Tuesday, November 30, 2010

St. Herman, the Wonderworker of Alaska


Never underestimate the power of reading aloud. I don’t believe we outgrow the enjoyment, the wonder and connection with others through storytelling. I am so glad my children still enjoy this and that my husband & I read to each other on occasion, too.

We’ve just finished reading Father Herman, Alaska’s Saint by Frank Alfred Golder with papercut illustrations by Nikki McClure. F.A. Golder, in the early 20th century, provided the first English account of the life of St. Herman (1757 - 1836) and even though this book is rather brief (68 pages), it provides powerful inspiration to the soul to learn of a saint so close to our own time. The papercut illustrations are a unique and expressive compliment to the Life documented within the pages.

Father Herman was born near Moscow, Russia in the mid 18th century and as a young man of 16 years, entered the monastic life at Trinity-St. Sergius Monastery near St. Petersburg. It was here that Fr. Herman claimed to have been miraculously healed of an abscess beneath his chin, after seeing a vision of the Theotokos and praying before her icon during the night.

A few years later, Fr. Herman transferred to Valaam Monastery on Valaam Island in Lake Ladoga, Russia. It is written that he loved the solitude and beauty of Valaam and I particularly enjoyed F.A. Golder’s description of Herman (as taken from his visit to Valaam Monastery in 1914) :

“Fr. Herman’s attractive personality and kindly ways soon made him a favorite with the other monks, so much so that even to this day they speak of him as the holiest among them. They point to a place named after him, Germanova, where he was wont to wander off and pray

for days at a time until the brothers had to go and bring him back. They tell of his religious ardor, of his gentleness, and of his sweet tenor voice, which was like that of an angel. Fr. Herman had the soul of a poet and there was much about the monastery that appealed to his sense of beauty...flowery fields, shady forests, wild birds and snow-clad trees, ice-covered lake, the mighty wind and raging storm..”

While at Valaam Monastery, Fr. Herman was selected by the Holy Synod along with 9 other monks and deacons to be on the first missionary expedition to preach the Gospel to the Alaska natives. They set out from Moscow on January 22, 1794 and after crossing Siberia to Okhotsk, finally arrived on Kodiak Island on September 24, 1794.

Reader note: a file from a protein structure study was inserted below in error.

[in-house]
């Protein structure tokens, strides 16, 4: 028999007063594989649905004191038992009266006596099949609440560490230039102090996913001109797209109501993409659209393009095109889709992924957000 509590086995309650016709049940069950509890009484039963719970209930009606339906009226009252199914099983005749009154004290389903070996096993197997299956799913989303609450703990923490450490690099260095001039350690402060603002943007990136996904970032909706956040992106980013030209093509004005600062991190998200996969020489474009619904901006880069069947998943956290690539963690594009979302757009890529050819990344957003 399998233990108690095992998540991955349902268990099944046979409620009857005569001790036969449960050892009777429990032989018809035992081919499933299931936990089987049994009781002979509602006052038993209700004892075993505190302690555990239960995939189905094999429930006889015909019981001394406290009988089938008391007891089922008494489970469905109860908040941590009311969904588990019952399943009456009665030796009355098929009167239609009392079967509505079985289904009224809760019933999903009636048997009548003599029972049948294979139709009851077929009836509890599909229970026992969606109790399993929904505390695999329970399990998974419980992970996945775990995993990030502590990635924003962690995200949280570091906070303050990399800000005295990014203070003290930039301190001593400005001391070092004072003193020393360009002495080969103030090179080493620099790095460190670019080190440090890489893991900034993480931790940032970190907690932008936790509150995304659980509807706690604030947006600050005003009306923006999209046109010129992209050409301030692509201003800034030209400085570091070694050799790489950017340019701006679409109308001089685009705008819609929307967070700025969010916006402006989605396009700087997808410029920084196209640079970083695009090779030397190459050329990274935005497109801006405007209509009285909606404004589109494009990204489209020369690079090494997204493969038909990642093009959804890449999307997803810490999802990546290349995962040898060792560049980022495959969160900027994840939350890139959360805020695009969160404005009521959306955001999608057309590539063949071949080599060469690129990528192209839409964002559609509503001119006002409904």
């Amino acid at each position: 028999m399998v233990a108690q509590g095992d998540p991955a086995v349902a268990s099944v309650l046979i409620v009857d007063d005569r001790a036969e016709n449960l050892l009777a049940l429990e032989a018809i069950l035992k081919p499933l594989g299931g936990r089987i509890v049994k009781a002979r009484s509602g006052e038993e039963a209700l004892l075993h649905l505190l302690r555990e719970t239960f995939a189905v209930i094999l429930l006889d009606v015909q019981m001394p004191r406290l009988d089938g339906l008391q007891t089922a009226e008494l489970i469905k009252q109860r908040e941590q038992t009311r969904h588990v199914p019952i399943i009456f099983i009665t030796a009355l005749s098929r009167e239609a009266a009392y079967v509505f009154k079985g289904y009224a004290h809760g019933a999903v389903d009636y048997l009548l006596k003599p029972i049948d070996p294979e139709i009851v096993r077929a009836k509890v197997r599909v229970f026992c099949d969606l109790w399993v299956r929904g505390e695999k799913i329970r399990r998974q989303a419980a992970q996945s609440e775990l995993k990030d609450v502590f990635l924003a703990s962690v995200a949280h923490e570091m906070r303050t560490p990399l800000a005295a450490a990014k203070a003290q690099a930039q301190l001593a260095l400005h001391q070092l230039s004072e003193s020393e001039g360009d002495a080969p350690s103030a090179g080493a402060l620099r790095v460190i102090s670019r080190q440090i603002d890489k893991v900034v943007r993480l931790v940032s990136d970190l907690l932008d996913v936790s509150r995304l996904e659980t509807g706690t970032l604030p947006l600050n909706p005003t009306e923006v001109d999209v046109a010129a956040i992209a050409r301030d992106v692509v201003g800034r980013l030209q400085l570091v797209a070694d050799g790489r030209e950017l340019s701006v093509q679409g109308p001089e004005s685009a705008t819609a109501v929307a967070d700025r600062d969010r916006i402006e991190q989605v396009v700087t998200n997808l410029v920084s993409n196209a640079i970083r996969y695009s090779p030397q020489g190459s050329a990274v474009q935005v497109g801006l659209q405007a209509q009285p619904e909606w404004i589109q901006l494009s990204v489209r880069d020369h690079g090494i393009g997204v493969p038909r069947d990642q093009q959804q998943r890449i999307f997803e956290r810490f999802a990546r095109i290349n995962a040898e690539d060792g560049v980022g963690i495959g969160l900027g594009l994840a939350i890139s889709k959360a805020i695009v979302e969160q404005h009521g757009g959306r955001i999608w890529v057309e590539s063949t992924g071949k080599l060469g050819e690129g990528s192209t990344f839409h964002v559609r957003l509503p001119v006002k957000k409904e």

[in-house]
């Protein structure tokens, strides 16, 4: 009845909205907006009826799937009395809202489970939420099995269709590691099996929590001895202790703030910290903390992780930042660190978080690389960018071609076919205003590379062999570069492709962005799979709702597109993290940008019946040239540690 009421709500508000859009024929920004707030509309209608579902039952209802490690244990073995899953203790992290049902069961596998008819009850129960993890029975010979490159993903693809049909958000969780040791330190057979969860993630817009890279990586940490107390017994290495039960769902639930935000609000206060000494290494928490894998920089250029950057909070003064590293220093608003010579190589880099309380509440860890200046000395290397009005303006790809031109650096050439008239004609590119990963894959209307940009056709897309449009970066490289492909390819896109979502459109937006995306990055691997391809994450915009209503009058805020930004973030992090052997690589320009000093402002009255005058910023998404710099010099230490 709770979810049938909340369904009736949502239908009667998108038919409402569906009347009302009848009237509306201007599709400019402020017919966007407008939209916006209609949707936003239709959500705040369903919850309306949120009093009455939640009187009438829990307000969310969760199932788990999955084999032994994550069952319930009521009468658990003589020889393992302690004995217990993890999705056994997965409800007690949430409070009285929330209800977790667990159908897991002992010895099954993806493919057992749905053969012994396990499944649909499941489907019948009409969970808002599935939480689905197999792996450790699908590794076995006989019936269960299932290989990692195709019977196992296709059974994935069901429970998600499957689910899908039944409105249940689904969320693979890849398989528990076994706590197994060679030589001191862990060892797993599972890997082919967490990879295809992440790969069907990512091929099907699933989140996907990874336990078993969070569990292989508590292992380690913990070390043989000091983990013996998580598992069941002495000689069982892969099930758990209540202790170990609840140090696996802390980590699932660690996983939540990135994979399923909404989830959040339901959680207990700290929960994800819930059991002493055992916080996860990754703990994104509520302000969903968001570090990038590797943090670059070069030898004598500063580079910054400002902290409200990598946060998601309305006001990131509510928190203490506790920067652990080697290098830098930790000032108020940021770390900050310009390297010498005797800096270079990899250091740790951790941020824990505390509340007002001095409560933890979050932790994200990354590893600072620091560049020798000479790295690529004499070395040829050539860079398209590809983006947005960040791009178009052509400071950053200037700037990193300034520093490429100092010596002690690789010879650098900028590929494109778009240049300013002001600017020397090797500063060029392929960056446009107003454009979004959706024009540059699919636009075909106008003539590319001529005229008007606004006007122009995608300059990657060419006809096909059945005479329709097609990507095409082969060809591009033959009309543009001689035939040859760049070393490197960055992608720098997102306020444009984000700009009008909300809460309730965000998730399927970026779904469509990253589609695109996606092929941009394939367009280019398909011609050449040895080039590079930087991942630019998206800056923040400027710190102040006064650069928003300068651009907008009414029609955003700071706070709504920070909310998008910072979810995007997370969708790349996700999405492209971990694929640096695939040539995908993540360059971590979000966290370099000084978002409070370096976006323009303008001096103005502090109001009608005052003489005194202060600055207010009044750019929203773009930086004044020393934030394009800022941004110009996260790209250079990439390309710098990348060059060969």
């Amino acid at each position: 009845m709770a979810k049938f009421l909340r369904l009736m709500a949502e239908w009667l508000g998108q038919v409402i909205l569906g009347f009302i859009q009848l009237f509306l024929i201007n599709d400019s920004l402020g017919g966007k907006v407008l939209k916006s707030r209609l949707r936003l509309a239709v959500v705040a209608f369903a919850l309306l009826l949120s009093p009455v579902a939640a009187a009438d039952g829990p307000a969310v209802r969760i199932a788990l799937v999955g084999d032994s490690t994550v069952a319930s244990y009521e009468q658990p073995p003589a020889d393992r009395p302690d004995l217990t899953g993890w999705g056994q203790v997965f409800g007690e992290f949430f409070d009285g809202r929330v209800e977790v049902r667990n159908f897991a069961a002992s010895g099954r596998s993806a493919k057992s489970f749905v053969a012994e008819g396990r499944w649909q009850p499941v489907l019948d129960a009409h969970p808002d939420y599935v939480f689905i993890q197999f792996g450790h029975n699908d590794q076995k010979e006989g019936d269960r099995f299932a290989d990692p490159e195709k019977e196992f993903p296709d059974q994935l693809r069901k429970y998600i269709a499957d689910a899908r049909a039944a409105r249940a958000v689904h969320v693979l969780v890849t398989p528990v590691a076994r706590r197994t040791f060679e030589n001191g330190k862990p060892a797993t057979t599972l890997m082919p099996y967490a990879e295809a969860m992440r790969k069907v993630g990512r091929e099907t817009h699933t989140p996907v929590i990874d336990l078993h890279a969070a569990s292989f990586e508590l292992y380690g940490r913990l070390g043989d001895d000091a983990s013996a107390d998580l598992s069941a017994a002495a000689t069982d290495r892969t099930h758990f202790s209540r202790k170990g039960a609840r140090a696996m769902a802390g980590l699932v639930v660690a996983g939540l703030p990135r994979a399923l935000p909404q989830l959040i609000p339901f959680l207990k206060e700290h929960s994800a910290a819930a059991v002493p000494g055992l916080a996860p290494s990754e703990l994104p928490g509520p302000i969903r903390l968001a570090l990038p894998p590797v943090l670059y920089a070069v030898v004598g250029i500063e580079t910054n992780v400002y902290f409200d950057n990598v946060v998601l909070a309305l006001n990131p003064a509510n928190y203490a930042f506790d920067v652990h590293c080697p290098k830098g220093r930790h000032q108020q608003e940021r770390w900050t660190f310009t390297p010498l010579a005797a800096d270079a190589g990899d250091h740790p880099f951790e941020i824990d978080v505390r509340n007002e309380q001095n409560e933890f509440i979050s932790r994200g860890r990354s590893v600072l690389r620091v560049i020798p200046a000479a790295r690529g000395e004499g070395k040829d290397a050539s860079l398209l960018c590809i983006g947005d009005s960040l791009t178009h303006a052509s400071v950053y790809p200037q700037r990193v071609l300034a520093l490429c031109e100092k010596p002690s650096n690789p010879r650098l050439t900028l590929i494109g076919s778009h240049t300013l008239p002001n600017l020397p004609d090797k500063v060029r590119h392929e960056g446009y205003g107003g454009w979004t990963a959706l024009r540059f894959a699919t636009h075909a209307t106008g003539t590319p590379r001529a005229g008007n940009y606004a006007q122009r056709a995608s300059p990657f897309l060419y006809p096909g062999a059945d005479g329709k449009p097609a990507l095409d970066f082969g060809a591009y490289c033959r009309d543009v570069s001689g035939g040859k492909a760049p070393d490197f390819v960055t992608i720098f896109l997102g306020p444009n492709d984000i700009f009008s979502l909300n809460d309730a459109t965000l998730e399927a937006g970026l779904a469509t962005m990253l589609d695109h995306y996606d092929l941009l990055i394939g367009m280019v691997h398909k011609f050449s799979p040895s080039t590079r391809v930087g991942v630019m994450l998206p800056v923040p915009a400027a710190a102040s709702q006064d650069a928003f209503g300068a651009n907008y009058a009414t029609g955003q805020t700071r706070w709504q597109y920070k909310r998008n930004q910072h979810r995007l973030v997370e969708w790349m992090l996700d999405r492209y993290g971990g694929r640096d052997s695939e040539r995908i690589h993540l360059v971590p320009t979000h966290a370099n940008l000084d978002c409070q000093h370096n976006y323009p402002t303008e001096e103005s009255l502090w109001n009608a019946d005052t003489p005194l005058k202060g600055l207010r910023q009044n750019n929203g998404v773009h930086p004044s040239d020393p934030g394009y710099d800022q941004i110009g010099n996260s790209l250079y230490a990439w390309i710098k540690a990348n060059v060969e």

The mission was very successful, as the Orthodox missionaries were bringing the light of Christ to the natives and showed much love and respect for these people, the Alutiiqs. They soon found themselves in the role of protector, however, as those bitterly opposed to the mission, chiefly the Russian American Company, were abusive to the native people and sought to drive the missionaries out.

By 1806, the conditions set forth by Baronov’s Russian American Company became so cruel and abusive that all the missionaries were either killed, demoralized or fled to other places....save one.

Fr. Herman remained.

“Trials and tribulations made him only stronger, and he would under no circumstances desert his people and let them slip back into the power of the devil.” F.A. Golder

He did, however, realize that the cause of Christ could be advanced more quickly away from Baranov, and so, he opened a new mission on the uninhabited island of Elovoi (Spruce) which he named New Valaam in memory of his beloved monastery in Russia.

This book is such an engaging read; Part II contains documented miracles attributed to Saint Herman that have kindled my own desire to make a pilgrimage to Spruce Island.



Map highlighting Kodiak Island and surrounding islands. Spruce Island is located to the east of Kodiak and south of Afognak Island.


In 1970, Herman became the first saint to be glorified concurrently by the Orthodox Church in America and the Russian Orthodox Church Outside of Russia. He is affectionately known as the Wonderworker of Alaska and America’s first Saint and remembered by the Church on August 9 and December 13.



*Icon may be found at Come and See Icons

4 comments:

elizabeth said...

How lovely. He is the first Saint I knew, as my first church I went to and was made a catachumen at is dedicated to him...

Genevieve said...

I love your blog! God bless you! I am a convert too....since 1992. We have much in common, and I am so glad today to find your blog. I haven't had much reading time lately, but I will consider some books you've read for my reading list. It's great to see more online orthodox friends. :) Have a wonderful day, and thank you so much for the time you put into your blog. I wish mine looked that good. LOL Oh, well, maybe some day. I will probably suggest that my daughter read part of your blog for school today. :)

amy said...

Ah! Elizabeth, that is good. What a wonderful Saint to welcome you into Orthodoxy. Are you anywhere near Alaska?

Genevieve,

God Bless you, too!

I will have to check out your blog as well, as your kind words made my day! Indeed, it is so nice to have an online community of kindred minds and hearts..

desertseeker said...

I'm with you on reading aloud.

This book looks like a must get. Thanks for sharing it with us.

Related Posts with Thumbnails